To mark the occasion, reporter Dennis Carroll, in an ongoing series of reports, examines what we have learned about the changing attitudes, the shroud of secrecy, claims of bad science and the apparent utter disregard for Trinity’s neighbors that now surround the test and its aftermath decades later.


The Santa Fe business community is slowly coming back to life as businesses reopen under state-mandated restrictions and guidelines designed to limit the spread of the novel corona virus.

Has it been a smooth ride or have there been major bumps along the long road back to normal? To find out, KSFR’S Dennis Carroll reached out to three owners of local retail outlets recently given the green light to open.

Currently nine states and the District of Colombia have legalized recreational use of marijuana for adults over 21. Supporters of such a measure in New Mexico now point to a new public opinion survey they say shows New Mexicans’ growing support for legal cannabis here. KSFR’s Dennis Carroll prepared this report.

Santa Fe New Mexican

The owner of Santa Fe’s Top Dog Resort kennel, Sharon Newcomb, has had a love affair with dogs for as long she can remember: Big dogs, little dogs, mongrels and purebreds.  Newcomb has loved and cared for them all.  

Now she has been chosen as one of only seven judges for the group finals in next February's prestigious Westminster dog show at Madison Square Garden in New York.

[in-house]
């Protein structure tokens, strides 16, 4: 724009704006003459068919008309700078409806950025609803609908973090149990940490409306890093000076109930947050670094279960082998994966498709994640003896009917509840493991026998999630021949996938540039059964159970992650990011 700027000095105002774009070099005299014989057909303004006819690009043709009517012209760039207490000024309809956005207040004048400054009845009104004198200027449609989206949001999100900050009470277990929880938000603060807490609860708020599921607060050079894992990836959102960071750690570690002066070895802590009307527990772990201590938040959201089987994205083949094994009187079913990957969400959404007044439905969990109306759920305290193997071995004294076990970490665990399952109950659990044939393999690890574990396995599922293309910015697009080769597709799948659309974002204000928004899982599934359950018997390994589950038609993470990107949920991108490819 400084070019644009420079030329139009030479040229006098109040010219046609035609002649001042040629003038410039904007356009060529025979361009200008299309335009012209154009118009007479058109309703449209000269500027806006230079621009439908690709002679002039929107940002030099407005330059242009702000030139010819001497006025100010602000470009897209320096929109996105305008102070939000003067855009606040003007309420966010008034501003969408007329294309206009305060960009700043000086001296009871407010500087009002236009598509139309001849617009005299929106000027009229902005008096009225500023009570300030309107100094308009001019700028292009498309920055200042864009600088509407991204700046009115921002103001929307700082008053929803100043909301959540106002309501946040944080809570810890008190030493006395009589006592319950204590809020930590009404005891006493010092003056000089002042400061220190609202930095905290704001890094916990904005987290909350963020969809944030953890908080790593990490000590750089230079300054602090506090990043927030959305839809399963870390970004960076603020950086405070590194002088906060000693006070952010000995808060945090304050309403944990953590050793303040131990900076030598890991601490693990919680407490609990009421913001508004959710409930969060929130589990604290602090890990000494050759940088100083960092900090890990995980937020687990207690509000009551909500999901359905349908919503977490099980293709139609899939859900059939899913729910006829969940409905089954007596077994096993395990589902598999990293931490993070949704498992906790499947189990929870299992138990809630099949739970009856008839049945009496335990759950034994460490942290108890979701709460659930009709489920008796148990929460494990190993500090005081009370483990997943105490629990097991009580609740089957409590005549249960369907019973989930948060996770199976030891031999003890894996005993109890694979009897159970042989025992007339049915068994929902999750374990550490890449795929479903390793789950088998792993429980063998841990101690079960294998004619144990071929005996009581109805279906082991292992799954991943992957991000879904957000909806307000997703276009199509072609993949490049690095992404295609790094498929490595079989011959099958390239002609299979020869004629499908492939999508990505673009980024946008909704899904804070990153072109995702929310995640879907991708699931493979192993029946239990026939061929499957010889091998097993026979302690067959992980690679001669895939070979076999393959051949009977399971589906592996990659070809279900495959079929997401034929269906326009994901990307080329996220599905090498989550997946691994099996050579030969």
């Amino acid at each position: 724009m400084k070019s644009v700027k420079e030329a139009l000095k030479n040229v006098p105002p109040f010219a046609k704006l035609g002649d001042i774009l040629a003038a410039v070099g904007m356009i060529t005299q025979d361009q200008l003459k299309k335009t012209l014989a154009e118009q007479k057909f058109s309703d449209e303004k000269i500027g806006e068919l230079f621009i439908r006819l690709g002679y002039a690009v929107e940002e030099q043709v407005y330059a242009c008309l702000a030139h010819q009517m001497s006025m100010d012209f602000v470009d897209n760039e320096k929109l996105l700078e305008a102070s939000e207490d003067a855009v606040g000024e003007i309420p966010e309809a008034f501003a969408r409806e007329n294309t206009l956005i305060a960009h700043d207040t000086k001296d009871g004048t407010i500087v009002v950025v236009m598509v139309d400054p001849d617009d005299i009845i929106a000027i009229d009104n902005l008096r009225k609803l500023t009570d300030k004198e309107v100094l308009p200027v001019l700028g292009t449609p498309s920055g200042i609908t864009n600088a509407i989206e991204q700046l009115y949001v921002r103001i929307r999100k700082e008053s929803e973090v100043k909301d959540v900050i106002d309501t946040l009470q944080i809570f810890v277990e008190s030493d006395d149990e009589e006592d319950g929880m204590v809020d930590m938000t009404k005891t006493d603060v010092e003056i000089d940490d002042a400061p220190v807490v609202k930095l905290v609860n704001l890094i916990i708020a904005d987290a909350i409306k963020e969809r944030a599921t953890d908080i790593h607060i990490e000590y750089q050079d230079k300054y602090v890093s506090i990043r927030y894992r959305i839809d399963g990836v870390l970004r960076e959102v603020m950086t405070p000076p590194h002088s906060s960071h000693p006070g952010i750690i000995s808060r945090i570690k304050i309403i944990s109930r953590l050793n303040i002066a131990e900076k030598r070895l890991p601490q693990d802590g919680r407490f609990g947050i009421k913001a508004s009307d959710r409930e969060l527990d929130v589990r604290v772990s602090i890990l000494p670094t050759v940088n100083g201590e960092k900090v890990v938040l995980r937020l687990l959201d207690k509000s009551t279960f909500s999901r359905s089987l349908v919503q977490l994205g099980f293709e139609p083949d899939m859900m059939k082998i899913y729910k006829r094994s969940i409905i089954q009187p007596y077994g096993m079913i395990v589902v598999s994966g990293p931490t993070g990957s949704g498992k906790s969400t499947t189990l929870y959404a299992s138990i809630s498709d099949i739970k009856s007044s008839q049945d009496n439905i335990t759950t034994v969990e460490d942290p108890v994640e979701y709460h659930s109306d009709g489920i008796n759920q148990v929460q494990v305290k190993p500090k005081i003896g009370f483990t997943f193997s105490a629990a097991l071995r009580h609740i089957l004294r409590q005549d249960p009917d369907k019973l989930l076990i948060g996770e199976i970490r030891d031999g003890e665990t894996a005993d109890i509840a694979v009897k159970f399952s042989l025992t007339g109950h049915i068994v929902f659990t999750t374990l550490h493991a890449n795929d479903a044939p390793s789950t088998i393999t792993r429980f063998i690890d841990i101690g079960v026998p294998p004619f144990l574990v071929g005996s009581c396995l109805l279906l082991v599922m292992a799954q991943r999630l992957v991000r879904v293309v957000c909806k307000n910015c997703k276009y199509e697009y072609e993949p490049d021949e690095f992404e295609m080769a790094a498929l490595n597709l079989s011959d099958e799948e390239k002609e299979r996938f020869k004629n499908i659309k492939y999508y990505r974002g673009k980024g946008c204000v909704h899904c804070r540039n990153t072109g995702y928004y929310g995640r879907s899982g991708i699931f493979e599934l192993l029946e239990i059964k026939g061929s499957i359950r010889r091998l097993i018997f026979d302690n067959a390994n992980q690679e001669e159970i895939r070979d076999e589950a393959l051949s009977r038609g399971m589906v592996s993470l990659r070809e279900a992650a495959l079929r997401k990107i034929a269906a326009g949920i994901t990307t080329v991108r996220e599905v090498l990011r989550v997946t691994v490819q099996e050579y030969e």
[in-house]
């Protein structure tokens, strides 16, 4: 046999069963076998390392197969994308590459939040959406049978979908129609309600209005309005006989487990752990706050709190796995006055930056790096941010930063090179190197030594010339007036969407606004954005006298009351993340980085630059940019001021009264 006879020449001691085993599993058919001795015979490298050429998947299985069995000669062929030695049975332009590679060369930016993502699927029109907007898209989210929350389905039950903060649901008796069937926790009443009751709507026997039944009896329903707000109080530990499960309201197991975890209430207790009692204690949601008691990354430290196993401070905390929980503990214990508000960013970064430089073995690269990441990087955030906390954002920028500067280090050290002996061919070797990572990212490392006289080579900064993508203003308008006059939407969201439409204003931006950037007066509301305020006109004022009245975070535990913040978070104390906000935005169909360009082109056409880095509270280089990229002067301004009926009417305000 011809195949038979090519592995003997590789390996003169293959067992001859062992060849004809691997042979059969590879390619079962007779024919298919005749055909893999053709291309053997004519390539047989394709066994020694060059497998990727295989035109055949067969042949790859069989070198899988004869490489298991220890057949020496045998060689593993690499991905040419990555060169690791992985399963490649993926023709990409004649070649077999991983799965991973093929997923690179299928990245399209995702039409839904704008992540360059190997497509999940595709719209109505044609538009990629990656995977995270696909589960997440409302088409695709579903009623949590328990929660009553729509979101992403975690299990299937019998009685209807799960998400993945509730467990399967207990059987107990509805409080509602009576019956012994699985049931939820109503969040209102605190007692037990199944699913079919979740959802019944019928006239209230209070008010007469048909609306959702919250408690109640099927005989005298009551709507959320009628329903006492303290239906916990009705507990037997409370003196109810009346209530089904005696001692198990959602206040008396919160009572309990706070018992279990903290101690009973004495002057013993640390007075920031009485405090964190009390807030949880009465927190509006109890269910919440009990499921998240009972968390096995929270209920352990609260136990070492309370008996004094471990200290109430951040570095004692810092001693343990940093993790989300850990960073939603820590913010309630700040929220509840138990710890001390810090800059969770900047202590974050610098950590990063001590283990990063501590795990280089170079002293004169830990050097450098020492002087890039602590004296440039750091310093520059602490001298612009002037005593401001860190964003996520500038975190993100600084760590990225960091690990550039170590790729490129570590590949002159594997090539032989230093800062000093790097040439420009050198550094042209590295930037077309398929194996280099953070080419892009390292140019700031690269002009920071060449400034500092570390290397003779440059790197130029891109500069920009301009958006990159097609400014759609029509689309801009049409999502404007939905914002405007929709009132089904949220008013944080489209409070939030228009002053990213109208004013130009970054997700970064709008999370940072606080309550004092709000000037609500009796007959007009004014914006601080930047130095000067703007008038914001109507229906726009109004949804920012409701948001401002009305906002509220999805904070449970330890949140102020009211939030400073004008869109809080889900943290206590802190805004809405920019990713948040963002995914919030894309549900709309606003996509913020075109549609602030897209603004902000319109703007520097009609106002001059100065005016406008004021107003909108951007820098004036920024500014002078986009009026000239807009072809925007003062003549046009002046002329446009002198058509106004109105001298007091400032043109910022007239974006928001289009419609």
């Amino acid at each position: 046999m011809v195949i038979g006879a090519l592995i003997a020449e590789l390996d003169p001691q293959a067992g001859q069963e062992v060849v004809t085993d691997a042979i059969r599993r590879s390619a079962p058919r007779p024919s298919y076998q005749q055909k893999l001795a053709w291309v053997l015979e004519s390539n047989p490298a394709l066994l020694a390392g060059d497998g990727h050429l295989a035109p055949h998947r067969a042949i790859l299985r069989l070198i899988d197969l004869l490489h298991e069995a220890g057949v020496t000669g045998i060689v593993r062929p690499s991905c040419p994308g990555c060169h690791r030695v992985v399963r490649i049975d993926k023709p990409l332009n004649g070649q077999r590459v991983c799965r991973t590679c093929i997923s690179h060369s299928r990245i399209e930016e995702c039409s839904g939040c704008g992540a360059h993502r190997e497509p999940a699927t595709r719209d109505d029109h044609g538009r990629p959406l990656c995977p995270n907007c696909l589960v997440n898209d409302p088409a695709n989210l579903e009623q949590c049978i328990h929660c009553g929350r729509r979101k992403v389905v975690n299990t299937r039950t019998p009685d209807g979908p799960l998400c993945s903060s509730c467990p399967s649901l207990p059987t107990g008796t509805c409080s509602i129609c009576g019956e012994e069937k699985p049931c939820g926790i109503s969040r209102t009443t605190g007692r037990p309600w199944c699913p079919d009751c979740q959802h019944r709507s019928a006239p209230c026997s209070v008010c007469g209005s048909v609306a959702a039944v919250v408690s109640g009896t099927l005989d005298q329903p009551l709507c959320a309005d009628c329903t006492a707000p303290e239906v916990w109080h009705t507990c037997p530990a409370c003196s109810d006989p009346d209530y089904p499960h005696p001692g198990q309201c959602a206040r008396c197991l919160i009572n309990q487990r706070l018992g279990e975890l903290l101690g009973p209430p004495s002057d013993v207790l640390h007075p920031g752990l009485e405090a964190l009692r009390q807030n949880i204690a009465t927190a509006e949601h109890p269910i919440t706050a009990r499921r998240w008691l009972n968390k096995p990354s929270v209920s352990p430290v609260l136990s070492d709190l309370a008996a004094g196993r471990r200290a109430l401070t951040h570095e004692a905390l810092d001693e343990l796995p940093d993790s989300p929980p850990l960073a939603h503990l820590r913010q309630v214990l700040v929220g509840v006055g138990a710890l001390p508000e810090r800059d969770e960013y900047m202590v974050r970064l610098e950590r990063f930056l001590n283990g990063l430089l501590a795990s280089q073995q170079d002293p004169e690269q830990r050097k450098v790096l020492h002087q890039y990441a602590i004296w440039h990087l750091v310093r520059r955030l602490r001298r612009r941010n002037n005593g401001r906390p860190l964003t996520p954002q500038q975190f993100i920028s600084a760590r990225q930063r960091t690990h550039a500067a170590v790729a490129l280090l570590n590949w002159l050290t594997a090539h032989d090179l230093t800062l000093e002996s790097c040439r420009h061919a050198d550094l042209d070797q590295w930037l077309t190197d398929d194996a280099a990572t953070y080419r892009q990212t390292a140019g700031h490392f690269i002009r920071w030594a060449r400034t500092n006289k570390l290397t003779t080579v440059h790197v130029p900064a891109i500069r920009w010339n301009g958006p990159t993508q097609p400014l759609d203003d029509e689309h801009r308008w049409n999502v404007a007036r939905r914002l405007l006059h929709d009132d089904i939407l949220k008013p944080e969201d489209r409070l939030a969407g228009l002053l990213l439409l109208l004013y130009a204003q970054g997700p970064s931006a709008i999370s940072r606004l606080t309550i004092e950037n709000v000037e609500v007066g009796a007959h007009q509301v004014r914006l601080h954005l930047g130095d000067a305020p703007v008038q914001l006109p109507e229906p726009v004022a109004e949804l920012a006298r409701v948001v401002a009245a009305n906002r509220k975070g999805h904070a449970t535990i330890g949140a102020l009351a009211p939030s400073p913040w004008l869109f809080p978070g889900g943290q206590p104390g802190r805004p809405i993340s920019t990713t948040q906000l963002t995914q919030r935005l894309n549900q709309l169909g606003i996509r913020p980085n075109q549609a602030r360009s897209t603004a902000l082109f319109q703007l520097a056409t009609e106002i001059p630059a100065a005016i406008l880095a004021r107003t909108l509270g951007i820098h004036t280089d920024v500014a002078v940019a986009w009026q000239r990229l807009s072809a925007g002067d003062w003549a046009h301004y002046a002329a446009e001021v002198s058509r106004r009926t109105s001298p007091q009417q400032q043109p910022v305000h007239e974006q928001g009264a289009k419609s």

Newcomb talks about the how’s and whys of being selected with KSFR’s Dennis Carroll, and offers a few behind the scene scoops.

KSFR's Dennis Carroll interviews Turkish-born Santa Fe businesswoman Nedret Gürler about her homeland's recent vote to expand the powers of President Recep Erdoğan.

Dennis Carroll

We focus on what’s going on at the New Mexico Legislature today with three reports on proposed legislation.

First, Dennis Carroll reports on a package of bills supported by a coalition of NM Womens’ organizations that support access to reproductive healthcare, including access to contraception and abortion in New Mexico. 

Last Thursday in Española, Tewa Women United hosted a solar celebration of their renewable energy installation. KSFR’s Dennis Carroll was there.

Dennis Carroll

Their energy seems unbounded, their commitment to the community unparalleled. They are Santa Fe’s Living Treasures.  Four of them were honored recently for devoting their many talents and much of their time to making life easier for some of Santa Fe’s most vulnerable.  KSFR’s Dennis Carroll brings us their stories.

Dennis Carroll

As the weather grows colder, the plight of the homeless grows more grueling.

Santa Fe Need and Deed works closely with the homeless and near-homeless in the city. Last weekend they convened a meeting between the public, homeless people, and law enforcement. Dennis Carroll was there.

Dennis Carroll

Native food sovereignty was on the table at a recent event at Museum Hill. KSFR's Dennis Carrol has the story on the movement for healthy, sustainable food that has taken hold in Native communities.